Players, innovation and regulation: the evolution of e-cigs over the last decade

This is part of a series of articles celebrating the tenth anniversary of Tamarind Intelligence. 

In some ways you could say e-cigarette design has almost come full circle over the ten years that ECigIntelligence has been covering the industry. But really that’s the case in name only. What are termed disposables now have little in common with what used to be called disposables back in the cigalike era at the start of vaping’s mainstream takeoff.

Amazingly, disposable cigalikes are somehow still available for purchase despite such products not offering much in the way of satisfaction, unable as they are to efficiently convert nicotine e-liquid into an aerosol for inhalation.

The development of the cartomiser provided something of a technological revolution for the sector. It meant bigger tanks of e-liquid could be used and, consequently, larger-capacity batteries were needed to power the more powerful devices through the longer periods the larger capacity allowed – all in the name of better satisfying nicotine cravings.

These so-called second-generation or pen-like devices were themselves quickly replaced as consumers started to experiment with products. Modding led to demand for mainstream devices that could be built using different components.

This in turn contributed to advancements in cartridge vaping devices, which had been around but really started to take off with the entry of Big Tobacco into the sector.


The early mismatch of vaping and Big Tobacco


Tobacco companies had taken a wait-and-see approach to the early development of the vaping sector, correctly assessing that if the new product proved to be an opportunity or a threat to existing business, they could swoop in and pick up significant market share through merger-and-acquisition activity relatively easily and for little to no money at all – at least in tobacco terms.

Those that got involved began to focus attention on various cartridge devices over concentrating on e-liquid refills that could be used with a variety of devices. The thinking appeared to be that proprietary technology was the way forward.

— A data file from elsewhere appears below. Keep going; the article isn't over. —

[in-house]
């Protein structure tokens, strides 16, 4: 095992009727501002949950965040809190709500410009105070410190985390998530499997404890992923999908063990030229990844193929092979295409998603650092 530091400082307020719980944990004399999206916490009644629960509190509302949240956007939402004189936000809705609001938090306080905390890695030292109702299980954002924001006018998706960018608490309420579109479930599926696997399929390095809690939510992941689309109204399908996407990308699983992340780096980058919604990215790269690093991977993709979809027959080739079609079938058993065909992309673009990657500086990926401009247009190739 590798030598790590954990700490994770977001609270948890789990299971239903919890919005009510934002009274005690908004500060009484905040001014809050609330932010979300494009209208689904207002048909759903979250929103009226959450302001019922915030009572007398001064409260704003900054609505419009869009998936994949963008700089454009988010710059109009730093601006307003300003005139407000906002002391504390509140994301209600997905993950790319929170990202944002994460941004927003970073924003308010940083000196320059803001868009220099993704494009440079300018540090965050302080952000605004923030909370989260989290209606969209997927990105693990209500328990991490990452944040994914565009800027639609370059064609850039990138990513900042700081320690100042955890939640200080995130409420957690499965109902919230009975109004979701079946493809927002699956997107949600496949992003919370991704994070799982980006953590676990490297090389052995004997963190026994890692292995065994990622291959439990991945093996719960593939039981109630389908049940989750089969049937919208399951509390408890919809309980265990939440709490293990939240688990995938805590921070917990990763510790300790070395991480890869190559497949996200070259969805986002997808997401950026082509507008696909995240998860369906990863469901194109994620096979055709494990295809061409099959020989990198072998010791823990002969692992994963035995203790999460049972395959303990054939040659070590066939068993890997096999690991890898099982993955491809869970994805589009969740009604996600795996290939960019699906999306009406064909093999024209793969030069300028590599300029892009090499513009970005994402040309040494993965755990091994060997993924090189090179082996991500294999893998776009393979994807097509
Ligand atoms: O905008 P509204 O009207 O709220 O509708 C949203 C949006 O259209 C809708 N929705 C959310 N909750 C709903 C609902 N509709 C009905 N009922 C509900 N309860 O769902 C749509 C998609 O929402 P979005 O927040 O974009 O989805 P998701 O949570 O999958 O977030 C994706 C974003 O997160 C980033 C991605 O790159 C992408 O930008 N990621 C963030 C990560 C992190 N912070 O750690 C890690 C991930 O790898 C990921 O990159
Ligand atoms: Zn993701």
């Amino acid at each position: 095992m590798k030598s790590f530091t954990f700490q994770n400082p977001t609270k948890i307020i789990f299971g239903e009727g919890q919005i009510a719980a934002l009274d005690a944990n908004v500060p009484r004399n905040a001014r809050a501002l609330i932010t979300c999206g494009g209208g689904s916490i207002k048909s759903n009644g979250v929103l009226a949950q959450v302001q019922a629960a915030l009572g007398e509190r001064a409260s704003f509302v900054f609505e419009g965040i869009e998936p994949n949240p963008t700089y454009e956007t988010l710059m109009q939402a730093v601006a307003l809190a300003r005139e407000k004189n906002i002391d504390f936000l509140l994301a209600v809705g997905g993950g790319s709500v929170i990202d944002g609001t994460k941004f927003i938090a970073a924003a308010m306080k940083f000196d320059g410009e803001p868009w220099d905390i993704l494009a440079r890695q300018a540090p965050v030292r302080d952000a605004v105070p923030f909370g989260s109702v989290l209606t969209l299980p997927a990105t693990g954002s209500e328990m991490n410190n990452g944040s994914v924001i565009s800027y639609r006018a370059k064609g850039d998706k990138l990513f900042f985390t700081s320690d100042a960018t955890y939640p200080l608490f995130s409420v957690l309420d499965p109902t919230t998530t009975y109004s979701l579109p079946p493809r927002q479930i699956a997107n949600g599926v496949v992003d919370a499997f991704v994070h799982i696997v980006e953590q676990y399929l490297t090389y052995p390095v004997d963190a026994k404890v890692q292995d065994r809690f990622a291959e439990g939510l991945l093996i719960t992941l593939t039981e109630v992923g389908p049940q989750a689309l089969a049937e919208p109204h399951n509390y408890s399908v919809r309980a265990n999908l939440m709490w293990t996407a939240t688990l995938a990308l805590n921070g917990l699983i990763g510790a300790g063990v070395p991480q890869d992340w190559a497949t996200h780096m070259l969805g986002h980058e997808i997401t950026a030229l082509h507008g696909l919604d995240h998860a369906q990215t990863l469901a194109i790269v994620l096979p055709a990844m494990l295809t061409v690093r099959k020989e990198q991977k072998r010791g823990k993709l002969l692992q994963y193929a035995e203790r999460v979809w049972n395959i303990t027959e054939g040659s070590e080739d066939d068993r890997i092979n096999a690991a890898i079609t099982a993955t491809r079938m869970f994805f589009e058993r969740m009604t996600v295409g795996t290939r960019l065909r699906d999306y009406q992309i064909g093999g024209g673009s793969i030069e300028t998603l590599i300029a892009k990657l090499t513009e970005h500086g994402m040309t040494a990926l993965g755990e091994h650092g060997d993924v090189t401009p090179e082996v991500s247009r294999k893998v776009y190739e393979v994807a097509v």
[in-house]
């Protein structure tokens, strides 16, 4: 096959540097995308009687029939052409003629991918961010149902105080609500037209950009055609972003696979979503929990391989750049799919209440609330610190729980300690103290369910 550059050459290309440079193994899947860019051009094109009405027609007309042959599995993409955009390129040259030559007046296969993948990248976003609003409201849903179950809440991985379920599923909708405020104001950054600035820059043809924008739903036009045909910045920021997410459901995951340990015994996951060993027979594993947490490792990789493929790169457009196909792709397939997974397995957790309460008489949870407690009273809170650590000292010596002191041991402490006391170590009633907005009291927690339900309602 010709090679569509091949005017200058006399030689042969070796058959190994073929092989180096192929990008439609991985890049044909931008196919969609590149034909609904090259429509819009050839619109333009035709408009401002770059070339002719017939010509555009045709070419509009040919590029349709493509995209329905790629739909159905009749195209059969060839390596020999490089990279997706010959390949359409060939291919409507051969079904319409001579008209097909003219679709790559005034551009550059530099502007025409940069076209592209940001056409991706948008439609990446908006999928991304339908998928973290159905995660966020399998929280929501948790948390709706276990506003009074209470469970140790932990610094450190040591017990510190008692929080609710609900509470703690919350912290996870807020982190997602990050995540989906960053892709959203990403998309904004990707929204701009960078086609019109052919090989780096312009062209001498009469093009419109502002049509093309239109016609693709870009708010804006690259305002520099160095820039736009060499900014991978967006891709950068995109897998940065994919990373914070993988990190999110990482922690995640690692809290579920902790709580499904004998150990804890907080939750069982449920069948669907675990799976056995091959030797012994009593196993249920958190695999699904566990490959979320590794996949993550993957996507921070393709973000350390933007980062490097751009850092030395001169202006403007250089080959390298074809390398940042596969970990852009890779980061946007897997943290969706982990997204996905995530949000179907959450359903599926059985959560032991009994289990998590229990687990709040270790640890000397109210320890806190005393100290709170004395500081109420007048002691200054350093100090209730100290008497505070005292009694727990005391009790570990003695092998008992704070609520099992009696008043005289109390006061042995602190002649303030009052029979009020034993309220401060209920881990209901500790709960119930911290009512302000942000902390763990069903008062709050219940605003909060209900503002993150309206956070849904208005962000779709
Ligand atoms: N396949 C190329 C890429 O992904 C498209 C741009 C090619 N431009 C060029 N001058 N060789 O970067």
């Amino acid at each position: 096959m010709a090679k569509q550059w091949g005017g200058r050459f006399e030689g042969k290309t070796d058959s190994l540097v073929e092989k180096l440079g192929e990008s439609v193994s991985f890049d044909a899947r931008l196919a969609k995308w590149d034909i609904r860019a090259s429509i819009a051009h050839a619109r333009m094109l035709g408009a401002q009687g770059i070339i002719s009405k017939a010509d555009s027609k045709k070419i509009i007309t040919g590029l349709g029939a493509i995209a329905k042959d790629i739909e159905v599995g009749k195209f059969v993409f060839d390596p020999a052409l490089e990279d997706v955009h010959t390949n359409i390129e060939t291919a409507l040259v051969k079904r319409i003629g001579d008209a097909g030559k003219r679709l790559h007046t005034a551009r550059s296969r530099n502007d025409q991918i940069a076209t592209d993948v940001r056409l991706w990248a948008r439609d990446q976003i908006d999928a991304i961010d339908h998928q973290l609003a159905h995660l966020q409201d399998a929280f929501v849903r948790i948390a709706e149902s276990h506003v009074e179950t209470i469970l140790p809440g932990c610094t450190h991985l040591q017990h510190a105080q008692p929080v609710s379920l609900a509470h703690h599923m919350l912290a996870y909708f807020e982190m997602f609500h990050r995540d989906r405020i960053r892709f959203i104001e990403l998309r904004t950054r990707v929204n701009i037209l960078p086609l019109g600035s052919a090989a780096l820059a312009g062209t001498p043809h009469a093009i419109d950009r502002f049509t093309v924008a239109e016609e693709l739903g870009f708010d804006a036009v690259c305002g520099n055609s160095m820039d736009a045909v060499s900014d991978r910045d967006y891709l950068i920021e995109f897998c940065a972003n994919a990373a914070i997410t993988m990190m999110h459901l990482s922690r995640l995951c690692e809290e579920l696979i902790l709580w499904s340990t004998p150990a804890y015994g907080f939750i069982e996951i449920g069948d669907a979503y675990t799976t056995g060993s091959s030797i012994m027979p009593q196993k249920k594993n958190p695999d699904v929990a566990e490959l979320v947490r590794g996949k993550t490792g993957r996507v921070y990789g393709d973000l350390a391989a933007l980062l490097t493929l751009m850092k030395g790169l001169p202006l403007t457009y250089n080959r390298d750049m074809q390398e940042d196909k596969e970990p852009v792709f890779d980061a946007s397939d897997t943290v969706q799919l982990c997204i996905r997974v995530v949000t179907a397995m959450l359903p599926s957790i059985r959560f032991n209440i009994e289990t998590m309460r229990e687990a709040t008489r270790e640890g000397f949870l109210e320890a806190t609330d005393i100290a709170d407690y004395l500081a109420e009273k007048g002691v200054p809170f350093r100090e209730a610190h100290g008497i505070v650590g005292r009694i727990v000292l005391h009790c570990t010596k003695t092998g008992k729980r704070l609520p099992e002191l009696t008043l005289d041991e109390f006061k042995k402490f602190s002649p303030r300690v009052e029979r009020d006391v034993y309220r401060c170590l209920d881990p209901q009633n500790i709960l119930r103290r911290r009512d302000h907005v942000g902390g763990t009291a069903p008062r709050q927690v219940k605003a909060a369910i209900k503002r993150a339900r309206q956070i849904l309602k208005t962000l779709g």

But really it was a bad match. Tobacco companies had neither the technological experience to manufacture the electronic hardware necessary nor the know-how to produce significant amounts of nicotine e-liquids from existing tobacco plant supply chains.

There were already companies that could do both better, and most tobacco players appeared to take on their initial brands (previously established ones acquired through buyouts) and then subcontract much of the future product development out to third parties.


China and the golden age of vaping


Companies in China quickly grew to become the leaders in hardware design and production. China always had a large presence in hardware manufacturing. But like in many other industries, a significant enough chunk of that was contract manufacturing, with design and thought leadership still occurring elsewhere.

That began to change. And it soon was Chinese companies developing the latest hardware innovations. Modding also continued to be an important, if niche, part of the sector. However, its impact on the overall sector would get somewhat overstated due to the preponderance of advocates and “celebrity users” who either modded devices themselves or used the products of others involved in the activities.

But tinkerers in sheds in Yorkshire were never going to be able to develop the sort of numbers necessary to significantly impact the overall smoking consumer market. At least not without making the sacrifices to mass production that would have moved them away from their grassroots foundations – a move some did attempt to navigate.

Instead the industry fell into something of a relatively steady pace for a time, with largely Chinese manufacturers providing the hardware and an ever-widening array of international startups creating newer and wilder flavours. In hindsight, this was something of the golden age of vaping.


The rise and fall of Juul in the US


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    In the US, Juul rose quickly based on an innovative piece of hardware that was easier to use and more convenient than pretty much any cartridge product out there. It was small, discreet, quick-charging and, most of all, effective as an e-cigarette. The company combined this with the burgeoning trend of nicotine salt e-liquids for a more effective cessation product.

    But Juul made the fatal mistake of letting all the talk of its being “the Apple of vaping” get to its head. The company forgot what products it was selling and embarked on a massive marketing campaign much in the vein of Apple or other “disrupter” firms that it considered peers.